Tuesday, March 8, 2011
Incineration is a waste treatment process that involves the combustion of organic substances contained in waste materials. Incineration and other high temperature waste treatment systems are described as "thermanl treatment". Incineration of waste materials converts the waste into ash, flue gas, and heat. The ash is mostly formed by the inorganics constituents of the waste, and may take the form of solid lumps or particulates carried by the flue gas. The flue gases must be cleaned of gaseous and particulate pollutants before they are dispersed into the atmosphere. In some cases, the heat generated by incineration can be used to generate electric power.
Furniture factory sawdust incinerators need much attention as these have to handle resin powder and many flammable substances. Controlled combustion, burn back prevention systems are essential as dust when suspended resembles the fire catch phenomenon of any liquid petroleum gas.
The heat produced by an incinerator can be used to generate steam which may then be used to drive a turbine in order to produce electricity. The typical amount of net energy that can be produced per tonne municipal waste is about 2/3 MWh of electricity and 2 MWh of district heating. Thus, incinerating about 600 metric tons (660 short tons) per day of waste will produce about 400 MWh of electrical energy per day (17 MW of electrical power continuously for 24 hours) and 1200 MWh of district heating energy each day.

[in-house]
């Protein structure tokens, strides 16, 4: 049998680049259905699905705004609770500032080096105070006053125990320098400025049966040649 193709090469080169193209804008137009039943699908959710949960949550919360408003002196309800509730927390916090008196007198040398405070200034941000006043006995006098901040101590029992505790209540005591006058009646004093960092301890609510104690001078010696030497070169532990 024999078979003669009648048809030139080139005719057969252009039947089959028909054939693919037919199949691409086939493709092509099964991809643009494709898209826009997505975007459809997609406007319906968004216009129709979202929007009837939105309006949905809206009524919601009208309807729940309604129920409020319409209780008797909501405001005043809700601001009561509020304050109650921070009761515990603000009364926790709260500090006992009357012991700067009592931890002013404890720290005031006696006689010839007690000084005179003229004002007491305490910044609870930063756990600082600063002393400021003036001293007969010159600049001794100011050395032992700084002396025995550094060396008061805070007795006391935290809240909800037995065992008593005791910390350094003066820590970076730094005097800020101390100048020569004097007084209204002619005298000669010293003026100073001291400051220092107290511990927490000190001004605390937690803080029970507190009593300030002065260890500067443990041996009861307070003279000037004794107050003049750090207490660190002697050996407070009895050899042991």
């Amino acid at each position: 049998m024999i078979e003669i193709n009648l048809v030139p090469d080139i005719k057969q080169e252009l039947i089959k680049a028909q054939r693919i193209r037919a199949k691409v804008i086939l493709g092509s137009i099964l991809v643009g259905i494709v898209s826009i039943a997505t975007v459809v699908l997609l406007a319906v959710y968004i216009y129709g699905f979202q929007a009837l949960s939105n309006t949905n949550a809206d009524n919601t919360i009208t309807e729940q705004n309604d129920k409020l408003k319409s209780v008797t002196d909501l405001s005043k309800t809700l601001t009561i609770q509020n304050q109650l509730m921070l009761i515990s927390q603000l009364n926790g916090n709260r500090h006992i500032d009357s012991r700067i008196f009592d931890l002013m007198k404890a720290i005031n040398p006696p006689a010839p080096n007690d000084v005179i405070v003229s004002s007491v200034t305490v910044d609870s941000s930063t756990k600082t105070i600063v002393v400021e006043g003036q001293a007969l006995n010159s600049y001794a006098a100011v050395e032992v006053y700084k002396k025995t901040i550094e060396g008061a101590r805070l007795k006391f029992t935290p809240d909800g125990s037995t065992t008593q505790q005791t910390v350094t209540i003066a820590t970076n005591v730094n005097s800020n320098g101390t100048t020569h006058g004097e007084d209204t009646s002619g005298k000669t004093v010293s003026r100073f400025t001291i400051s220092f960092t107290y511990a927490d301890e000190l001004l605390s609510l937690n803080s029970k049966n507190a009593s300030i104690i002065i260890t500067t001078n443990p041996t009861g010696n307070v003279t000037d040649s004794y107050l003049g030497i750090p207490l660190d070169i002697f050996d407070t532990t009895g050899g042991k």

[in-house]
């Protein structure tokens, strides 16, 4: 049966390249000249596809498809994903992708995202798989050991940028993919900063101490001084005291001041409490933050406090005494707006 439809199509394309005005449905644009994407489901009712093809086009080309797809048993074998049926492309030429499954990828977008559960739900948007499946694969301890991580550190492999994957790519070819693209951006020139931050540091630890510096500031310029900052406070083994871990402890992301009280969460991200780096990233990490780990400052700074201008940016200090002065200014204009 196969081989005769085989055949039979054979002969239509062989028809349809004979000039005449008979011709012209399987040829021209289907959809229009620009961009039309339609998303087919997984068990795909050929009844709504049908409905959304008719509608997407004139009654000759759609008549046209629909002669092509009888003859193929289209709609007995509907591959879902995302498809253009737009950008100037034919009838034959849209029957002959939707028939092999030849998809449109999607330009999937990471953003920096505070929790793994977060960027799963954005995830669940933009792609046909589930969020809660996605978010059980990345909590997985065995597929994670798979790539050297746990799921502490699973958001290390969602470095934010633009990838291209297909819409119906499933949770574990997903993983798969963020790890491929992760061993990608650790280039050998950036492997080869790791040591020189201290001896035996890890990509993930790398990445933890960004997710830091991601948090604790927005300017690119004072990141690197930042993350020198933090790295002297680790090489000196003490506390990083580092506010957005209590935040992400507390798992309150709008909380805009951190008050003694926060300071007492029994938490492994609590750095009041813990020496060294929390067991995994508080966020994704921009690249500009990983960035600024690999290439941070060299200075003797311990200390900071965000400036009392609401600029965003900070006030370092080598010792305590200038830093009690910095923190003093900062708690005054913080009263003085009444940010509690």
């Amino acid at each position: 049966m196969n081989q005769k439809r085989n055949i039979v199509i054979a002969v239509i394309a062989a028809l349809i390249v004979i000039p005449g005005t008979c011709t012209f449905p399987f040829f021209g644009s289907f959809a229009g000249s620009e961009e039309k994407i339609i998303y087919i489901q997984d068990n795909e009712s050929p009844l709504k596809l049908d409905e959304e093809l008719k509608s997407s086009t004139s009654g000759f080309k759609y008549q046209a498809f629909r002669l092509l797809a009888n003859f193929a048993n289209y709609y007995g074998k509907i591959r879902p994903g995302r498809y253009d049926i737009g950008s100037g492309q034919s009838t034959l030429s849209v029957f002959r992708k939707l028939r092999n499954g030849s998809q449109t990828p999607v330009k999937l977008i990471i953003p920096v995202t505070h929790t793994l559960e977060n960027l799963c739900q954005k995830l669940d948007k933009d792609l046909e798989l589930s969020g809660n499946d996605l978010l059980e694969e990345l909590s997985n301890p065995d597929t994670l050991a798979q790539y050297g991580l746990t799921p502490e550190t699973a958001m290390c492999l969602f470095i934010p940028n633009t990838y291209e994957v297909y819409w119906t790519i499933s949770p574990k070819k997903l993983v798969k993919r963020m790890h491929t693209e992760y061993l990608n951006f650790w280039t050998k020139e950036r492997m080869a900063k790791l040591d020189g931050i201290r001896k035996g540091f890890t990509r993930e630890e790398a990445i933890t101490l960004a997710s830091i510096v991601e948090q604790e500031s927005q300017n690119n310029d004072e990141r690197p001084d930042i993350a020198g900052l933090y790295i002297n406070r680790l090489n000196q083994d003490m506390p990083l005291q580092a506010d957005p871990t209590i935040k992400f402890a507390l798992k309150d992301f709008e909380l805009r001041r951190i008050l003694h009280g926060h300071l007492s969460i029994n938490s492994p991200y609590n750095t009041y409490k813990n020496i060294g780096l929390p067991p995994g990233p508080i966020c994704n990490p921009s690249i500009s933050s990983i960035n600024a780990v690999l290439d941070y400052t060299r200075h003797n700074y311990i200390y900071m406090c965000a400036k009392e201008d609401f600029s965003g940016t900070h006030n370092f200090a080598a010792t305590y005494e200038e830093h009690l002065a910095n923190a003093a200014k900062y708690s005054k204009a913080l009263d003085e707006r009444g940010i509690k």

Incineration has a number of outputs such as the ash and the emission to the atmosphere of flue gas. Before the flue gas cleaning system, the flue gases may contain significant amounts of particulate matter,heavy metals, dioxins, furans, sulfur dioxide, and hydrochloric acid.
In a study from 1994, Delaware Solid Waste Authority found that, for same amount of produced energy, incineration plants emitted fewer particles, hydrocarbons and less SO2, HCl, CO and NOx than coal-fired power plants, but more than natural gas fired power plants. According to Germany's ministry of environment, waste incinerators reduce the amount of some atmospheric pollutants by substituting power produced by coal-fired plants with power from waste-fired plants.
Incineration produces fly ash and bottom ash just as is the case when coal is combusted. The total amount of ash produced by municipal solid waste incineration ranges from 4 to 10 % by volume and 15-20 % by weight of the original quantity of waste, and the fly ash amounts to about 10-20 % of the total ash. The fly ash, by far, constitutes more of a potential health hazard than does the bottom ash because the fly ash often contain high concentrations of heavy metals such as lead, cadmium, copper and zinc as well as small amounts of dioxins and furans. The bottom ash seldom contain significant levels of heavy metals. In testing over the past decade, no ash from an incineration plant in the USA has ever been determined to be a hazardous waste. At present although some historic samples tested by the incinerator operators' group would meet the being ecotoxic criteria at present the EA say "we have agreed" to regard incinerator bottom ash as "non-hazardous" until the testing programme is complete.
Odor pollution can be a problem with old-style incinerators, but odors and dust are extremely well controlled in newer incineration plants. They receive and store the waste in an enclosed area with a negative pressure with the airflow being routed through the boiler which prevents unpleasant odors from escaping into the atmosphere. However, not all plants are implemented this way, resulting in inconveniences in the locality.
An issue that affects community relationships is the increased road traffic of waste collection vehicles to transport municipal waste to the incinerator. Due to this reason, most incinerators are located in industrial areas. This problem can be avoided to an extent through the transport of waste by rail from transfer stations.